Type 1 diabetes (T1D) is a lifelong chronic disease characterized by the absolute or near-absolute loss of insulin. For affected individuals, management of T1D is an unremitting challenge that involves constant blood glucose monitoring and lifelong administration and titration of exogeneous insulin. Unfortunately, findings from decades of research have not yet comprehensively translated into substantially improved health outcomes, suggesting that limitations inherent in the use of small patient samples and traditional analytical methods have curbed discovery of actionable disease insights. Understanding and addressing ongoing worsened health outcomes in T1D – as well as particular vulnerabilities experienced by subgroups of individuals impacted by the disease – requires actualization of a research paradigm that potentiates and advocates for analyses of complex T1D data at scale.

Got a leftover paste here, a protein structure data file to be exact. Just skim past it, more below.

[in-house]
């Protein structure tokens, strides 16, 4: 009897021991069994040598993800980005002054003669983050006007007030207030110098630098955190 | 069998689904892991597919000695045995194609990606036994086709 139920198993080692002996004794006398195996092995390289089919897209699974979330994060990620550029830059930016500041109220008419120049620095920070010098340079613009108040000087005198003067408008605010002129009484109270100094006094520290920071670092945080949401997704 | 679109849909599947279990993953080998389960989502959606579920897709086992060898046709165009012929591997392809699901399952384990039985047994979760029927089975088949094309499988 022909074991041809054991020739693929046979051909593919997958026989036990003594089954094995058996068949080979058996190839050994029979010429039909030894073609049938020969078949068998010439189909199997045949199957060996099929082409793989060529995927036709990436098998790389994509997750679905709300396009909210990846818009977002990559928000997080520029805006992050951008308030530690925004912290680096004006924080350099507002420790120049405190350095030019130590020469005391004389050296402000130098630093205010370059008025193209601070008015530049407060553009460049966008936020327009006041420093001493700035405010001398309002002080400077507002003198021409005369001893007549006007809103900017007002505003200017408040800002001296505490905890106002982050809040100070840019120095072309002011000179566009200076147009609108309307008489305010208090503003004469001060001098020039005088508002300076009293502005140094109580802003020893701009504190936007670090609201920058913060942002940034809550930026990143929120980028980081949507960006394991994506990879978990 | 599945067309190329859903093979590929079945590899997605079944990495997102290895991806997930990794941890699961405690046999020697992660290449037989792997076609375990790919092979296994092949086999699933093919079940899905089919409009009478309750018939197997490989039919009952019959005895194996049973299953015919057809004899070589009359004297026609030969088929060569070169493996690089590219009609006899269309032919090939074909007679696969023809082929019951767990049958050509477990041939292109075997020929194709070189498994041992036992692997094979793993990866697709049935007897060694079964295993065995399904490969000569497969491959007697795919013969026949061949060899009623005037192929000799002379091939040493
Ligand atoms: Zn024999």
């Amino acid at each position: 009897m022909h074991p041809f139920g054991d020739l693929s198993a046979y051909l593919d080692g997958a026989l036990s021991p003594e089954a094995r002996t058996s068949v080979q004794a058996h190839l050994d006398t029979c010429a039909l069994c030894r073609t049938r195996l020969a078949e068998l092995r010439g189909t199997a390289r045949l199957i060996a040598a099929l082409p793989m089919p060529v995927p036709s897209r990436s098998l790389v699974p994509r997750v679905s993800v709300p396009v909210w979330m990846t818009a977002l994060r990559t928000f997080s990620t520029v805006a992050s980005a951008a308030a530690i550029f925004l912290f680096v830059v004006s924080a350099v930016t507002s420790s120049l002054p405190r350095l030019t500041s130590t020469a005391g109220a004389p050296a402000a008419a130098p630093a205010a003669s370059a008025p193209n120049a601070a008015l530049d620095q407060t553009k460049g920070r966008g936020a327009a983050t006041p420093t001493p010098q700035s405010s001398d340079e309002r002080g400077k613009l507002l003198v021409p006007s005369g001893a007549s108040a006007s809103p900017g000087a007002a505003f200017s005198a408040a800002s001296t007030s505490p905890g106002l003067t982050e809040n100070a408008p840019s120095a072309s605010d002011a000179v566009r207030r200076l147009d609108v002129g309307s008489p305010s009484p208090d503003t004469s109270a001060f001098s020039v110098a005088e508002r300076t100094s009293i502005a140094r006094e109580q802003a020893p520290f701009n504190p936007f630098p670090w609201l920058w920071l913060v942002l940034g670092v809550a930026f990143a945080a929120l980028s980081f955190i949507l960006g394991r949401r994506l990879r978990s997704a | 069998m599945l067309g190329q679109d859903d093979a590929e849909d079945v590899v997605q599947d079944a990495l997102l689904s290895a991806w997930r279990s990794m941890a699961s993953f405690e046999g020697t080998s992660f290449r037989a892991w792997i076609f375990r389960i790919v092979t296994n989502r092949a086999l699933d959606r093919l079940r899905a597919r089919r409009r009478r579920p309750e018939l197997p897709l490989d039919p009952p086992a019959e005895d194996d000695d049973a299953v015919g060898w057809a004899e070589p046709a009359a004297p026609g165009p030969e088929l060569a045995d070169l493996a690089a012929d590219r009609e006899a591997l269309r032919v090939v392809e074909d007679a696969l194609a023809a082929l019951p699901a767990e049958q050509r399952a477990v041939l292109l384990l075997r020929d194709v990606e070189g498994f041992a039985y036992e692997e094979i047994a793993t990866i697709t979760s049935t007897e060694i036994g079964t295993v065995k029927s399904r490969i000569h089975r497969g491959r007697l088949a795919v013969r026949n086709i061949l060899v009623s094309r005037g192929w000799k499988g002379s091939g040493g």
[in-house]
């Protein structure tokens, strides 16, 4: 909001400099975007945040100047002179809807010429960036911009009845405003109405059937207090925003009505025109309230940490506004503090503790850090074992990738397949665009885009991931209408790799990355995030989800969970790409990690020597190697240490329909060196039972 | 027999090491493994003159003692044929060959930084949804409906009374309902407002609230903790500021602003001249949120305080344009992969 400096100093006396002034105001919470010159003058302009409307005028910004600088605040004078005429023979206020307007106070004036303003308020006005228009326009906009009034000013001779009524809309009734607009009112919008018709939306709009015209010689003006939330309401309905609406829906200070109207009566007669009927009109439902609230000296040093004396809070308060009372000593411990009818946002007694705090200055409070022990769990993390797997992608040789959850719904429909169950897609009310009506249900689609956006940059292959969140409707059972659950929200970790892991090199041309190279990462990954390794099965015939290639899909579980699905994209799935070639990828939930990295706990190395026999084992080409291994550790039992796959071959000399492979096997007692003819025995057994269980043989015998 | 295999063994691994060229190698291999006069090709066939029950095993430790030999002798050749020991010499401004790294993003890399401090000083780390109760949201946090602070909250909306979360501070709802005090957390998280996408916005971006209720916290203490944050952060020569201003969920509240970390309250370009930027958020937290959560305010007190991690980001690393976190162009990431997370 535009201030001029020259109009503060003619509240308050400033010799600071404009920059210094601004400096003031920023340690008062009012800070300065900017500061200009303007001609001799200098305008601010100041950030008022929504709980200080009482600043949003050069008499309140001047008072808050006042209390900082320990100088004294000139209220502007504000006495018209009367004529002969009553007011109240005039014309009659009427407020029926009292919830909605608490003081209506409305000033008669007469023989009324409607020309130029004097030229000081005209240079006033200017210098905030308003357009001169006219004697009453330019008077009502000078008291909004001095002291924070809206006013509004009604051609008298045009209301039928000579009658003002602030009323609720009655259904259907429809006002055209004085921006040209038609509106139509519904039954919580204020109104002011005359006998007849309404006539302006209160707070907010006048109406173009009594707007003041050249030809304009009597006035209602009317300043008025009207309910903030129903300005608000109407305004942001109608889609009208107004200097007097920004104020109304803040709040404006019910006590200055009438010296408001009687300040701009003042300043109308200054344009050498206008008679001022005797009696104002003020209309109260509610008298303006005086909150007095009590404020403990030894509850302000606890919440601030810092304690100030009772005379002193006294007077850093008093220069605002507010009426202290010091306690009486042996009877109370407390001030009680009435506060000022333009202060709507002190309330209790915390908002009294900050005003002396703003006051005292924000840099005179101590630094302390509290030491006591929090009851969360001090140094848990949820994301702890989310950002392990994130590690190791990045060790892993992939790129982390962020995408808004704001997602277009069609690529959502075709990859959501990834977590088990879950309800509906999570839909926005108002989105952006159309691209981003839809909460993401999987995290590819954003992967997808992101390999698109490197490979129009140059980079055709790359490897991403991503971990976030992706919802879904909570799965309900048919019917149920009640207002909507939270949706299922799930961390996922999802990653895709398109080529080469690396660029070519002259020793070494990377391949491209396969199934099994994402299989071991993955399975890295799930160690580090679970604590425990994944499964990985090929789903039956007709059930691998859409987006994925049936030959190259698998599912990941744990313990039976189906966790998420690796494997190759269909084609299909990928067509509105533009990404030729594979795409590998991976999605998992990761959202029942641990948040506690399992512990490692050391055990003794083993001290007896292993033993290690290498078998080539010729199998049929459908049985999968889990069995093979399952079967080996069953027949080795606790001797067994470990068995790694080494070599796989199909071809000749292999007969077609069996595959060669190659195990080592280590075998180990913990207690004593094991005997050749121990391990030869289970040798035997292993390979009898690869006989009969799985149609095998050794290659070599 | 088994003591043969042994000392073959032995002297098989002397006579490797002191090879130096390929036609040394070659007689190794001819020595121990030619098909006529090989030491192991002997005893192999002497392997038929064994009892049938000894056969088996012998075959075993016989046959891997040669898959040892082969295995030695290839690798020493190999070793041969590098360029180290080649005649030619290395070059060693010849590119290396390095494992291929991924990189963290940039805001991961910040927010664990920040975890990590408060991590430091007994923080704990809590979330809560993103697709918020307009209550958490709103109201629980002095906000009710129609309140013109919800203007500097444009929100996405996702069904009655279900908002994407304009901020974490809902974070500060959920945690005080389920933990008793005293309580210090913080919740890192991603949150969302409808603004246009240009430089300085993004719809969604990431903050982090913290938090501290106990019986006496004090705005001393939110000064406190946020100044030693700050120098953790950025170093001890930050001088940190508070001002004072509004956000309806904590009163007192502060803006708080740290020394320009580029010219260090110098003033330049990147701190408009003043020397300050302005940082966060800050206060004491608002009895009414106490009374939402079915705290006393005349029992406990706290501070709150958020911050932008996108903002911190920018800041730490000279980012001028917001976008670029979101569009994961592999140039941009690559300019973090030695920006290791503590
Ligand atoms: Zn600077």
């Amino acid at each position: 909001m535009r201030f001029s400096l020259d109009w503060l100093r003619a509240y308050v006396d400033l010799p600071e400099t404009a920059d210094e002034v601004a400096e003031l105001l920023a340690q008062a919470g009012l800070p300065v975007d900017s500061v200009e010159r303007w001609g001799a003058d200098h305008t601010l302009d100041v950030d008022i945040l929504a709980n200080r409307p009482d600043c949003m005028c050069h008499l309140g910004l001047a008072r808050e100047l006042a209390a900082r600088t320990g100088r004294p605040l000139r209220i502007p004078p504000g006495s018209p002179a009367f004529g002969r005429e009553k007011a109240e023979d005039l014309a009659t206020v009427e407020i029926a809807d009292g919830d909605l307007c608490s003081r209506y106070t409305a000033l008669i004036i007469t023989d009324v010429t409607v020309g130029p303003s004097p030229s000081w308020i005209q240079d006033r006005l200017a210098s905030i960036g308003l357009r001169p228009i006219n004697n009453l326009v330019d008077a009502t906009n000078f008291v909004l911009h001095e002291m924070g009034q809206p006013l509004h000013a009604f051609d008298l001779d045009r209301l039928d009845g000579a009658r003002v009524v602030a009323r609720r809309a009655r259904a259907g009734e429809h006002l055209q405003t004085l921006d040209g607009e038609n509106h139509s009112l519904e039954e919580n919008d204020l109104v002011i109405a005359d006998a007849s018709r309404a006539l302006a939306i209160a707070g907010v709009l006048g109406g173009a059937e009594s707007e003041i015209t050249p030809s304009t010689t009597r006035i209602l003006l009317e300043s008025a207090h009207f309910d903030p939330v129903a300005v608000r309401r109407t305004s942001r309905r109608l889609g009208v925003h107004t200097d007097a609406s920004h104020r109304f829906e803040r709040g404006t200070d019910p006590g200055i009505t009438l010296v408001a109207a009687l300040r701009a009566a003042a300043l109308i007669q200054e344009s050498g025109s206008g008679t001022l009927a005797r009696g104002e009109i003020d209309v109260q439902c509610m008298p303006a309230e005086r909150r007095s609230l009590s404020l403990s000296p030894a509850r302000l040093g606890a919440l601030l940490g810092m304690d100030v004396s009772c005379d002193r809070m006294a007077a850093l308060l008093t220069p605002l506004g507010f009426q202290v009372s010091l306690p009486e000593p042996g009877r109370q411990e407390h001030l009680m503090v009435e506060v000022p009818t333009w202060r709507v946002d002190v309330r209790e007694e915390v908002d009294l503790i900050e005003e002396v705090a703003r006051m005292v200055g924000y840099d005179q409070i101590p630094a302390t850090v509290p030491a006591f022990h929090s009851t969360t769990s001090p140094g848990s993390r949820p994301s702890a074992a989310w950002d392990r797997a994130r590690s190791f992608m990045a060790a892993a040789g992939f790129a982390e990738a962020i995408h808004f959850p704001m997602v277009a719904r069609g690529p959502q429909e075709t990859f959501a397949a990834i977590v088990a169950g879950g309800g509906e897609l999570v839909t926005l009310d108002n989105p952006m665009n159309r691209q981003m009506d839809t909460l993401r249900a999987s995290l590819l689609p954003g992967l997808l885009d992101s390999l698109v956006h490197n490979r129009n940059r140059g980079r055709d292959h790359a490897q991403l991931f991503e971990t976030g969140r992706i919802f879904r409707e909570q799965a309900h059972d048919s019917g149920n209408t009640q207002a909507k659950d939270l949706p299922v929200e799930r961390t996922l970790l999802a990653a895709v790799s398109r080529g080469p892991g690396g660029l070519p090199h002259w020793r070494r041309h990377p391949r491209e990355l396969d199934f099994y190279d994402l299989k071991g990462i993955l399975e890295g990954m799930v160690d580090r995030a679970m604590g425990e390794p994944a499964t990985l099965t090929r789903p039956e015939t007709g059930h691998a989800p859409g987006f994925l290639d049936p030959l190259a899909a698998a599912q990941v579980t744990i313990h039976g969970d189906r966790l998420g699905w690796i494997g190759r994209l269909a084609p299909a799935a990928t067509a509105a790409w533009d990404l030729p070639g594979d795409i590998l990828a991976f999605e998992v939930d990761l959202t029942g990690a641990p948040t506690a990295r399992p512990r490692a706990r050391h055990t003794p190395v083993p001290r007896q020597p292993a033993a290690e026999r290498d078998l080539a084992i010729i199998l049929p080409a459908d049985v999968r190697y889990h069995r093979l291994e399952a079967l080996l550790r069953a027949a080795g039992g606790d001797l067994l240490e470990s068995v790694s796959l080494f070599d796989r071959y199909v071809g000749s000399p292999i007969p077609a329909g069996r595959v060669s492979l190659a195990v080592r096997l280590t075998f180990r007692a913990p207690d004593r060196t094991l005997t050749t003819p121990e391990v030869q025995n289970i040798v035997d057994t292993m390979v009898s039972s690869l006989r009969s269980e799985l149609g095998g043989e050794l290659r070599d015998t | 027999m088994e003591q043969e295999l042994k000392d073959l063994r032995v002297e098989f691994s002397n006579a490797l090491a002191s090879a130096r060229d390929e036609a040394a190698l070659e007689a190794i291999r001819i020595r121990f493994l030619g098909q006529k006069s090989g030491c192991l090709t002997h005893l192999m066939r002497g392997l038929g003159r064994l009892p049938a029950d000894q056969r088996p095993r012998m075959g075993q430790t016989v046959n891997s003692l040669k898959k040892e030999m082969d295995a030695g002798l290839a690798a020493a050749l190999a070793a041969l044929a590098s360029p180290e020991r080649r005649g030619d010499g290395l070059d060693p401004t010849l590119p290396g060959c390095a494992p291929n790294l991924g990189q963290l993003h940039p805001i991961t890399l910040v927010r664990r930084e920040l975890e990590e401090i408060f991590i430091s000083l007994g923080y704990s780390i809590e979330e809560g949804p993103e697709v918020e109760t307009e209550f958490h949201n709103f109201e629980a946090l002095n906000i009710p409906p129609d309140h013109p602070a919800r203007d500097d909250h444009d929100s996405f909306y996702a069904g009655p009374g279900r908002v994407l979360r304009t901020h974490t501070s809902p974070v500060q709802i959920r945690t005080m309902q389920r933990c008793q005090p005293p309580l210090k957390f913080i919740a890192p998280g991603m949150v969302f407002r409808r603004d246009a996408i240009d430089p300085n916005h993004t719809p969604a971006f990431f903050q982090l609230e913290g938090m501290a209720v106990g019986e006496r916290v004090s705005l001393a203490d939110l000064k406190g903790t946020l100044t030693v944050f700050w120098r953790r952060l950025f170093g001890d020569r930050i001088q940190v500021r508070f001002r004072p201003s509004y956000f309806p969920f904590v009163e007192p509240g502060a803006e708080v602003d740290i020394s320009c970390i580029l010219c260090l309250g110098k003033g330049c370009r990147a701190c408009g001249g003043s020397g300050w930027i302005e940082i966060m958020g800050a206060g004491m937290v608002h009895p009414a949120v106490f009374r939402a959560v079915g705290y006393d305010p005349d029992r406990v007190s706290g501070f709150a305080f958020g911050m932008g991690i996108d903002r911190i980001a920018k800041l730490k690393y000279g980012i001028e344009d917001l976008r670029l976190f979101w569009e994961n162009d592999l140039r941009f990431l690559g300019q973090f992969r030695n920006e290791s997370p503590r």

The work described in this dissertation aims to accelerate translational research potential through iterative, data-intensive approaches that holistically integrate three interfacing domains: health informatics, clinical medicine, and biomedical research. Using approaches firmly rooted in explainable artificial intelligence, we successfully demonstrate the following: (1) development of a computational phenotyping methodology that enables automated diabetes/T1D case identification in heterogeneous, nationwide electronic health record (EHR) data, (2) a data-driven, contrast pattern mining approach for discovery of clinically significant phenotypic heterogeneity in T1D, and (3) development of a highly scalable pipeline to facilitate diabetes health outcomes research using multi-site EHR data. We also substantiate our commitment to openly disseminating our findings and tools to the research community at large. The totality of this work demonstrates that our informatics innovations are poised to significantly expand current research capabilities by leveraging automated processes that facilitate and enable rapid discovery of disease insights.
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